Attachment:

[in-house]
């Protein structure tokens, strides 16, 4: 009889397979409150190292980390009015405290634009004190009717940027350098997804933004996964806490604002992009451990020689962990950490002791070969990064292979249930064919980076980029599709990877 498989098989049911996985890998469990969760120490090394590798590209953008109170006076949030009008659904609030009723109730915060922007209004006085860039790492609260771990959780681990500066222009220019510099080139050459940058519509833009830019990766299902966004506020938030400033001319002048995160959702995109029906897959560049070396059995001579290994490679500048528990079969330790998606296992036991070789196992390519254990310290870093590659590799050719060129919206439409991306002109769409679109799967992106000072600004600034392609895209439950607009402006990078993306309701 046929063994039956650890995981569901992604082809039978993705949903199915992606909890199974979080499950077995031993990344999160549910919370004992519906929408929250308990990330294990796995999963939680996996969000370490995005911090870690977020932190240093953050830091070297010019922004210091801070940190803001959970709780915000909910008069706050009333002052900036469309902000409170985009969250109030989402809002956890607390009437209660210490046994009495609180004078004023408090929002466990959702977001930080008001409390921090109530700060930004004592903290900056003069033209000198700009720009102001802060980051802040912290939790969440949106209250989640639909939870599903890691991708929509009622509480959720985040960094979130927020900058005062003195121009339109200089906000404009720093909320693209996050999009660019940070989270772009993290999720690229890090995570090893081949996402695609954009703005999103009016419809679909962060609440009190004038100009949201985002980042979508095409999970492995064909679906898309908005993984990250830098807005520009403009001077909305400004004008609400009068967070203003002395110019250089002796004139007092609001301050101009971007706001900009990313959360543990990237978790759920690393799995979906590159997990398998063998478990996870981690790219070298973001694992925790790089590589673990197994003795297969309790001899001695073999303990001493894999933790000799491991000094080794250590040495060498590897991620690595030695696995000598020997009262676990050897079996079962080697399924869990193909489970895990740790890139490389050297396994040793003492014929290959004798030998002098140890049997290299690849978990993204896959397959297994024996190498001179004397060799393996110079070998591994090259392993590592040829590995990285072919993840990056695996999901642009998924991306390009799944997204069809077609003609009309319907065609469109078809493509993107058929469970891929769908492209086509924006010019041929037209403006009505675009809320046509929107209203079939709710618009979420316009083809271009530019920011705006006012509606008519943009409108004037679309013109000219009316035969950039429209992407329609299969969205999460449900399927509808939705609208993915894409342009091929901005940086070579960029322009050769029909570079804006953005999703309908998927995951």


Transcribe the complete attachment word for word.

[in-house]
């Protein structure tokens, strides 16, 4: 009889397979409150190292980390009015405290634009004190009717940027350098997804933004996964806490604002992009451990020689962990950490002791070969990064292979249930064919980076980029599709990877 498989098989049911996985890998469990969760120490090394590798590209953008109170006076949030009008659904609030009723109730915060922007209004006085860039790492609260771990959780681990500066222009220019510099080139050459940058519509833009830019990766299902966004506020938030400033001319002048995160959702995109029906897959560049070396059995001579290994490679500048528990079969330790998606296992036991070789196992390519254990310290870093590659590799050719060129919206439409991306002109769409679109799967992106000072600004600034392609895209439950607009402006990078993306309701 046929063994039956650890995981569901992604082809039978993705949903199915992606909890199974979080499950077995031993990344999160549910919370004992519906929408929250308990990330294990796995999963939680996996969000370490995005911090870690977020932190240093953050830091070297010019922004210091801070940190803001959970709780915000909910008069706050009333002052900036469309902000409170985009969250109030989402809002956890607390009437209660210490046994009495609180004078004023408090929002466990959702977001930080008001409390921090109530700060930004004592903290900056003069033209000198700009720009102001802060980051802040912290939790969440949106209250989640639909939870599903890691991708929509009622509480959720985040960094979130927020900058005062003195121009339109200089906000404009720093909320693209996050999009660019940070989270772009993290999720690229890090995570090893081949996402695609954009703005999103009016419809679909962060609440009190004038100009949201985002980042979508095409999970492995064909679906898309908005993984990250830098807005520009403009001077909305400004004008609400009068967070203003002395110019250089002796004139007092609001301050101009971007706001900009990313959360543990990237978790759920690393799995979906590159997990398998063998478990996870981690790219070298973001694992925790790089590589673990197994003795297969309790001899001695073999303990001493894999933790000799491991000094080794250590040495060498590897991620690595030695696995000598020997009262676990050897079996079962080697399924869990193909489970895990740790890139490389050297396994040793003492014929290959004798030998002098140890049997290299690849978990993204896959397959297994024996190498001179004397060799393996110079070998591994090259392993590592040829590995990285072919993840990056695996999901642009998924991306390009799944997204069809077609003609009309319907065609469109078809493509993107058929469970891929769908492209086509924006010019041929037209403006009505675009809320046509929107209203079939709710618009979420316009083809271009530019920011705006006012509606008519943009409108004037679309013109000219009316035969950039429209992407329609299969969205999460449900399927509808939705609208993915894409342009091929901005940086070579960029322009050769029909570079804006953005999703309908998927995951």